Our large galaxy, the Milky Way, is orbited by more than 50 other, smaller galaxies. But astronomers recently discovered that some of these galaxies were kidnapped from neighboring large dwarf galaxy the Large Magellanic Cloud.
The Large Magellanic Cloud, so called because it appears like a faint cloud, is also on a collision course with our galaxy.
The LMC is fairly new to orbiting the Milky Way, entering our corner of the universe 1.5 billion years ago. It’s now the brightest satellite galaxy we have, 163,000 light-years from the Milky Way. Previously, astronomers thought it would hang out in a quiet, long orbit or speed away from the gravity of the Milky Way and move on.
The Large Magellanic Cloud will catastrophically collide with the Milky Way in 2 billion years, according to a study published January in the Monthly Notices of the Royal Astronomical Society. The impact, which they believe is long overdue, has a chance of sending our solar system “hurtling through space.”
Now, researchers using the Gaia space telescope realized that four ultrafaint dwarf galaxies, as well as two bright galaxies called Carina and Fornax, once belonged to the LMC.
But the merger between the LMC and the Milky Way has begun, and our galaxy’s more massive nature is using gravity to rip pieces off of the Large Magellanic Cloud and kidnap some of its orbiting galaxies.
The study results will publish in the November issue of the Monthly Notices of the Royal Astronomical Society.
“These results are an important confirmation of our cosmological models, which predict that small dwarf galaxies in the universe should also be surrounded by a population of smaller fainter galaxy companions,” said Laura Sales, study author and assistant professor of physics and astronomy, at the University of California, Riverside. “This is the first time that we are able to map the hierarchy of structure formation to such faint and ultrafaint dwarfs.”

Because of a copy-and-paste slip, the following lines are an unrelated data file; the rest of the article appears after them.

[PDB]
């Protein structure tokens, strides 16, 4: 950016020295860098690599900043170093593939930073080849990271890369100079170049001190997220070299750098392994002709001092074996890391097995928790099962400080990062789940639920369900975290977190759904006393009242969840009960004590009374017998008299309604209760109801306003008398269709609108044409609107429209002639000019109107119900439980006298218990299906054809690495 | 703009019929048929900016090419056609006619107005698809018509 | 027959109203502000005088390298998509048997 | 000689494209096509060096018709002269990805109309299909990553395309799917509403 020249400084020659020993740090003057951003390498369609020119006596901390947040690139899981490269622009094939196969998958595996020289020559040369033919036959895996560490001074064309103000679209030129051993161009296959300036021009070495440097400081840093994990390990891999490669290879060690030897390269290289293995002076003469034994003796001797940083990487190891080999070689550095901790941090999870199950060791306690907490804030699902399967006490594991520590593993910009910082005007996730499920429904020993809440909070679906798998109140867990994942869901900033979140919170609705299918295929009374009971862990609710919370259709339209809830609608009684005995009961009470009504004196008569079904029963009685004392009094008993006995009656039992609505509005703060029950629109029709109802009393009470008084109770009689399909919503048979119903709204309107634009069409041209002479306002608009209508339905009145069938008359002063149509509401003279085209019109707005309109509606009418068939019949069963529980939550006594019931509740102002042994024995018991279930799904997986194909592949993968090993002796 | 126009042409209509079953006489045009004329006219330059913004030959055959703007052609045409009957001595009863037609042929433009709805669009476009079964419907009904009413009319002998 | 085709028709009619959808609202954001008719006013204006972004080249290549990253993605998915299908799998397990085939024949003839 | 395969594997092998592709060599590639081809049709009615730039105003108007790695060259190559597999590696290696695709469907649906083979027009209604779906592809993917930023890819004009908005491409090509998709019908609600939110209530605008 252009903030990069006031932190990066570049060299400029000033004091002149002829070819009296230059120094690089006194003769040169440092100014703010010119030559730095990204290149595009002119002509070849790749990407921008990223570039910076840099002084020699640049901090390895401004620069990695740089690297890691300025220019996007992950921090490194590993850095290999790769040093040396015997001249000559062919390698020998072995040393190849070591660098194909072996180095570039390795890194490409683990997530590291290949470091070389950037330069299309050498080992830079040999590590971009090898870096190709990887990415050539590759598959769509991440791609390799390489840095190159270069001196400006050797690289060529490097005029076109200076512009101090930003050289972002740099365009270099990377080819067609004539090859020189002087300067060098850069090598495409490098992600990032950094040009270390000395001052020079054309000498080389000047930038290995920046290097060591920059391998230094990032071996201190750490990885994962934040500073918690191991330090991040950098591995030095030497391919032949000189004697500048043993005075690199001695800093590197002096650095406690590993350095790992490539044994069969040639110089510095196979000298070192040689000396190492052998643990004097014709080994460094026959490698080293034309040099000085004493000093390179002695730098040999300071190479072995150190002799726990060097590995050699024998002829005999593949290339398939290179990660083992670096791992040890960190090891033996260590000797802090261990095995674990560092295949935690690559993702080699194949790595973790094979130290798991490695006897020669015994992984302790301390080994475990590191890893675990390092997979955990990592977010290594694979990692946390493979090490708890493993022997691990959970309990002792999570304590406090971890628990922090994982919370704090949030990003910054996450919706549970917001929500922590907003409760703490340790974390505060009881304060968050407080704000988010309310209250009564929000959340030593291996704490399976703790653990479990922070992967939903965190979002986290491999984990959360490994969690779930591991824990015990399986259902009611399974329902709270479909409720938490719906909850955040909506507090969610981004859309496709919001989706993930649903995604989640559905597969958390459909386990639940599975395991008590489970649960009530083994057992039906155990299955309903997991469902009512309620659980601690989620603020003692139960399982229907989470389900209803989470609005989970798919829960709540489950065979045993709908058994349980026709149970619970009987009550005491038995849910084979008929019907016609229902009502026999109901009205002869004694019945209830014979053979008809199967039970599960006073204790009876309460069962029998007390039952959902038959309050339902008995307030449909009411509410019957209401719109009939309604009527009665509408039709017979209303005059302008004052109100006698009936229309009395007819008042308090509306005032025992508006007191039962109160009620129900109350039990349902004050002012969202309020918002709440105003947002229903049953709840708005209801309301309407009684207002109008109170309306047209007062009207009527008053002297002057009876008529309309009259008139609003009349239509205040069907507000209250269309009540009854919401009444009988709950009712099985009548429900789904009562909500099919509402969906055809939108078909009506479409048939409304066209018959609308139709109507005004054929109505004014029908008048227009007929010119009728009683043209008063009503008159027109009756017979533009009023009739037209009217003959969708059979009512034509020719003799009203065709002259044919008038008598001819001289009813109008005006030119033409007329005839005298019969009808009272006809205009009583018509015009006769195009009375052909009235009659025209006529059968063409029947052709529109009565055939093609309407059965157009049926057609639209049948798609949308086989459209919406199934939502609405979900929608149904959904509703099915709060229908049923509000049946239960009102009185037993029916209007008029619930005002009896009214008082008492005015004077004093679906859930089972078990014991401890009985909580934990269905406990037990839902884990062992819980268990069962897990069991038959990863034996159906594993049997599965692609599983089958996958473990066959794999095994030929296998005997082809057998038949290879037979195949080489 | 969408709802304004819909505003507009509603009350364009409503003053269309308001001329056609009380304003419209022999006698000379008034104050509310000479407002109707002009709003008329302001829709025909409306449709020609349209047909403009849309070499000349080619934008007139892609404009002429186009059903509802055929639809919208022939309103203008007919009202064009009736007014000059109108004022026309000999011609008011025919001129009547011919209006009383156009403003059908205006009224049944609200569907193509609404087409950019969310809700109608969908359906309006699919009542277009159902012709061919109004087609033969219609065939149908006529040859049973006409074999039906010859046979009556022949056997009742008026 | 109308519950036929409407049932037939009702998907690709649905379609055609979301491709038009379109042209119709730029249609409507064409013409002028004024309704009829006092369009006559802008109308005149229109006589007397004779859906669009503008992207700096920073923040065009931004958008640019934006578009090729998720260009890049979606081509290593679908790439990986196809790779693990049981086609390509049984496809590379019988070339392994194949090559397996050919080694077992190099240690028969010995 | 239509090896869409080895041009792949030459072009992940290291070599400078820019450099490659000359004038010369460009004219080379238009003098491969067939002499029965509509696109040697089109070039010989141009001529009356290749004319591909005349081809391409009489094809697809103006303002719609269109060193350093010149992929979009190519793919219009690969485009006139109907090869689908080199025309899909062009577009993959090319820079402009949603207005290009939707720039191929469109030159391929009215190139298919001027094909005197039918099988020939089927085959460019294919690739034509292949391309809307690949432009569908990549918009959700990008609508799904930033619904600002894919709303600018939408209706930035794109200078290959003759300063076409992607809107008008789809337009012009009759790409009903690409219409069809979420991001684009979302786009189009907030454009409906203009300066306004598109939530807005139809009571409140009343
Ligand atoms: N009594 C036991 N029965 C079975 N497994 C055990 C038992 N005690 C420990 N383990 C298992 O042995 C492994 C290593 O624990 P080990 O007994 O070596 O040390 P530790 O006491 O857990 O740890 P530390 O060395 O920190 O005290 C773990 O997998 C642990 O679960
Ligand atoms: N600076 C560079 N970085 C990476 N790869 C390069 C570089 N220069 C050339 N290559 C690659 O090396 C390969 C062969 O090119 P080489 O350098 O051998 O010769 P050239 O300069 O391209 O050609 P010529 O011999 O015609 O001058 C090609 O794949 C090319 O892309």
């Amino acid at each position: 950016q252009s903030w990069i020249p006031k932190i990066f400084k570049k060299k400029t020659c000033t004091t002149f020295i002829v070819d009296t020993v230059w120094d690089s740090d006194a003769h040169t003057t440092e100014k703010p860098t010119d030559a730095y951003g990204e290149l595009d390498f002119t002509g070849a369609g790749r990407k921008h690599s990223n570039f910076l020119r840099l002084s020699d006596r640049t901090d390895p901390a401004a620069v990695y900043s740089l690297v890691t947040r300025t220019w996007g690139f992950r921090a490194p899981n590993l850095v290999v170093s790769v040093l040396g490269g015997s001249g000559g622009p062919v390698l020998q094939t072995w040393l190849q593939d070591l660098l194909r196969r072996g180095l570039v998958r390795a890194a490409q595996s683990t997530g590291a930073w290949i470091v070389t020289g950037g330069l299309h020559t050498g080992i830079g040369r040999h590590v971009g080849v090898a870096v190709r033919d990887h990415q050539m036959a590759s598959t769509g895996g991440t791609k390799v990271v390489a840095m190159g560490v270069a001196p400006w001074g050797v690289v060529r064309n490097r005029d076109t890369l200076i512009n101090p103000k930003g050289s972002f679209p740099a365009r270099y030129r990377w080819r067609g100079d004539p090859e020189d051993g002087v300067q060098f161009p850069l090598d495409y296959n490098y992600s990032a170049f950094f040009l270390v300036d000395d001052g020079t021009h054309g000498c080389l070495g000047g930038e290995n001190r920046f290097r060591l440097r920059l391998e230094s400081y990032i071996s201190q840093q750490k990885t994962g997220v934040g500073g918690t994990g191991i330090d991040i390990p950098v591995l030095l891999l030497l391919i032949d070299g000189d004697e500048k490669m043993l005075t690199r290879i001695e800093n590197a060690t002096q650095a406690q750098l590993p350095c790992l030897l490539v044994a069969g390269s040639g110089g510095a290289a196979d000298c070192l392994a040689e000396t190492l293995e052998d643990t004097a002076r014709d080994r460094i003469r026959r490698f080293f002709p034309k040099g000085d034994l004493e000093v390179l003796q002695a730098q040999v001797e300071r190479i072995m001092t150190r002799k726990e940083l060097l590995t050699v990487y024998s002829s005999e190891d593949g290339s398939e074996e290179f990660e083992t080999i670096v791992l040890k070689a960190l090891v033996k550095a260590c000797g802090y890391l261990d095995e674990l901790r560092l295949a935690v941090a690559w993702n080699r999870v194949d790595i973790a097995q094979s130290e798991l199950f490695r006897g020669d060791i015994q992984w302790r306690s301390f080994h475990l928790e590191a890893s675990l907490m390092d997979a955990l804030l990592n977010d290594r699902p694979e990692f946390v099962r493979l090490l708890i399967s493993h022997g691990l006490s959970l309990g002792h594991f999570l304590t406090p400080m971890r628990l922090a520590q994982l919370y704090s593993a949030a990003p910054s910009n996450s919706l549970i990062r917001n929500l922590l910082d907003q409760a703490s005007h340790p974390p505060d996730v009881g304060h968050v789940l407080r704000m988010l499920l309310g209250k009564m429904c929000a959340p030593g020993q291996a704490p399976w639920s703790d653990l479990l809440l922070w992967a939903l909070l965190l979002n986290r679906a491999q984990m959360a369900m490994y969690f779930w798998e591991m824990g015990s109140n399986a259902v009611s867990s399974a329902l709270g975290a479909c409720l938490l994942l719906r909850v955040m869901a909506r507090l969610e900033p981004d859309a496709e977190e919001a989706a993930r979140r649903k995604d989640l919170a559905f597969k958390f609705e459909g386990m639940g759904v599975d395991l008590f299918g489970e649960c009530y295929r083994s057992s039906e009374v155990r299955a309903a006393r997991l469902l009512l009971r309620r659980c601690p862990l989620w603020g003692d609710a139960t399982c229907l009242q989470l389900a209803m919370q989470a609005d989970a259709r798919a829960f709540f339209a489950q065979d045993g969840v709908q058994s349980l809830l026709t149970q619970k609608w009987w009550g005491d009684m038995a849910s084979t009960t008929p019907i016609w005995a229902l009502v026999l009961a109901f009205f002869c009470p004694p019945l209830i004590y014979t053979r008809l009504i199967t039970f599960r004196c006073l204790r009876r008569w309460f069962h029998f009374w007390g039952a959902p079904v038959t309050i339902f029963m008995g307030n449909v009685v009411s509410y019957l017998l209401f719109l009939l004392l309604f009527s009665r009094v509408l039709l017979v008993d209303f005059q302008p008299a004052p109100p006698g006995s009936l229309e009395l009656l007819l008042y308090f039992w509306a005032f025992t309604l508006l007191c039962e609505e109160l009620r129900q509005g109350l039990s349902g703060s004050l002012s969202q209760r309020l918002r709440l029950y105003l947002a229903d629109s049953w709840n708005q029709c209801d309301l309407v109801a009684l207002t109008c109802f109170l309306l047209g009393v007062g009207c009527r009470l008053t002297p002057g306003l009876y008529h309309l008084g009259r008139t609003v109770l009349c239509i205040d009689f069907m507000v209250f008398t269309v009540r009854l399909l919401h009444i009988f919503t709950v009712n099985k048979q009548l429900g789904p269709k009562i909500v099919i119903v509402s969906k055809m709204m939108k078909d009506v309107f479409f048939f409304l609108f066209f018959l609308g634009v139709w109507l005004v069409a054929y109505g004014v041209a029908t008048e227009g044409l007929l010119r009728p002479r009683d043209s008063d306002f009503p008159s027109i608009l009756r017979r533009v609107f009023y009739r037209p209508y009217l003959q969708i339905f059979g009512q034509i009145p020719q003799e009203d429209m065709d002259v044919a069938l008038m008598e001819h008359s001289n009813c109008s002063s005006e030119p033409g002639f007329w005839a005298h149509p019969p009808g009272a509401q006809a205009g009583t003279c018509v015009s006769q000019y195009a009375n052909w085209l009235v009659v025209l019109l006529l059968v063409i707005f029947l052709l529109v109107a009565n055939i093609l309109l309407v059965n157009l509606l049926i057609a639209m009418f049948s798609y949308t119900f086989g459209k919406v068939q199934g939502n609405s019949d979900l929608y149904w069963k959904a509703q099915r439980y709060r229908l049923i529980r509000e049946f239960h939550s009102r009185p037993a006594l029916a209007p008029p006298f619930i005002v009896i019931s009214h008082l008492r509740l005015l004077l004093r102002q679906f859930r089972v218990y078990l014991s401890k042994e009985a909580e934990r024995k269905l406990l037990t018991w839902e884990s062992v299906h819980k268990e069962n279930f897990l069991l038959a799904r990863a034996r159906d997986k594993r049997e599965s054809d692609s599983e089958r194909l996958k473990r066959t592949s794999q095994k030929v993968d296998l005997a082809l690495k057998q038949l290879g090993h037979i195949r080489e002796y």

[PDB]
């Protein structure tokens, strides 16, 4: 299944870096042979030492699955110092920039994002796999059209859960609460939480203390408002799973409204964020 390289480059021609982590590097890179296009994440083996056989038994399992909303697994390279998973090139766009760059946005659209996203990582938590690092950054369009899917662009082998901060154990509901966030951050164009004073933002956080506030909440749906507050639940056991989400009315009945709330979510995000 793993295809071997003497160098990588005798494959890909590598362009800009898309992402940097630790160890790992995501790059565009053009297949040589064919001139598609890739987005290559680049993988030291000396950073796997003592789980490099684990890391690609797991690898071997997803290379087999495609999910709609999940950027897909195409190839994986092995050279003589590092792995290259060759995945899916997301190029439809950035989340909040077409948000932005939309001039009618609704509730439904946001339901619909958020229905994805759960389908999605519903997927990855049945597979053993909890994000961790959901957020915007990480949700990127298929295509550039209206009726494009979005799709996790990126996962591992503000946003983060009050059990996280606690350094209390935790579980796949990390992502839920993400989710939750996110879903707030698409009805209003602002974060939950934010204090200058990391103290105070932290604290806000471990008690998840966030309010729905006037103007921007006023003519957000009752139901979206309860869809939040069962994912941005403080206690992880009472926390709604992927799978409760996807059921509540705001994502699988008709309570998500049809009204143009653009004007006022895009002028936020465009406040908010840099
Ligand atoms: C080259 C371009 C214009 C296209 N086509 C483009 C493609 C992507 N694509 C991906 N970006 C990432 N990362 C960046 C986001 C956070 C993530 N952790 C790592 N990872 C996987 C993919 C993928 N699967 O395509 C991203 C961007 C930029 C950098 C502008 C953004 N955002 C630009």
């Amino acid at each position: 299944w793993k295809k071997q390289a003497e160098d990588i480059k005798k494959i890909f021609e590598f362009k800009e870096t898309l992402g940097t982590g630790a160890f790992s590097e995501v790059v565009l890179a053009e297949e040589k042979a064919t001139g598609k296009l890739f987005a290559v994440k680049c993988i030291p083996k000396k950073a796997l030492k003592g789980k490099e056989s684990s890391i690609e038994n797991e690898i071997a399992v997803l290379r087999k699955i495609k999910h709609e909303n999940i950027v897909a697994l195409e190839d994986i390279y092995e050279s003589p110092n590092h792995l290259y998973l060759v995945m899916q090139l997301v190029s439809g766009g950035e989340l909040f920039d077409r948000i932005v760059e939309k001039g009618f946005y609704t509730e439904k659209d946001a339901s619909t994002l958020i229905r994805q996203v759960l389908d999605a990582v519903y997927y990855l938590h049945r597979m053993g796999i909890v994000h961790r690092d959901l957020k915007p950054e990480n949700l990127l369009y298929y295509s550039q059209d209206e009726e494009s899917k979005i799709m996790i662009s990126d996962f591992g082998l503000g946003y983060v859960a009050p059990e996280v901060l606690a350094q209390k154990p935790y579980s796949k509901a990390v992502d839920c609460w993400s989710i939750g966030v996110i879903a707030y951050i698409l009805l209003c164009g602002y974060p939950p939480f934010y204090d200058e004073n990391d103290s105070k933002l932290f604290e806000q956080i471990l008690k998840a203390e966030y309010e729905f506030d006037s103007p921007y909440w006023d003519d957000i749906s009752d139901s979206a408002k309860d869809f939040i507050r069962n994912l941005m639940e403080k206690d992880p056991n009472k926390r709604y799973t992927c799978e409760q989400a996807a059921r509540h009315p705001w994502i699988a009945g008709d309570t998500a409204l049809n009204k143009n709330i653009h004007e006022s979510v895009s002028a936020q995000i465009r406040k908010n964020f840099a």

This discovery also sheds light on the past evolution of our galaxy.
“If so many dwarfs came along with the LMC only recently, that means the properties of the Milky Way satellite population just 1 billion years ago were radically different, impacting our understanding of how the faintest galaxies form and evolve,” Sales said.
Although dwarf galaxies are small, they can still be the home of thousands to billions of stars. But some of the tiny galaxies orbiting the LMC don’t contain any stars. Instead, they are filled with dark matter, a mysterious particle that comprises at least 90% — if not more — of the universe.
The researchers also think that the Large Magellanic Cloud may actually have more satellite galaxies orbiting it than they previously believed. These galaxies may only be made of dark matter and not contain stars.
“The high number of tiny dwarf galaxies seems to suggest the dark matter content of the LMC is quite large, meaning the Milky Way is undergoing the most massive merger in its history, with the LMC, its partner, bringing in as much as one third of the mass in the Milky Way’s dark matter halo — the halo of invisible material that surrounds our galaxy,” said Ethan Jahn, study author and University of California, Riverside graduate student.
In the future, the research team will study how galaxies like the Large Magellanic Cloud form stars. This could also be used to help them determine how much dark matter the galaxies contain.
“It will be interesting to see if they form differently than satellites of Milky Way-like galaxies,” Jahn said.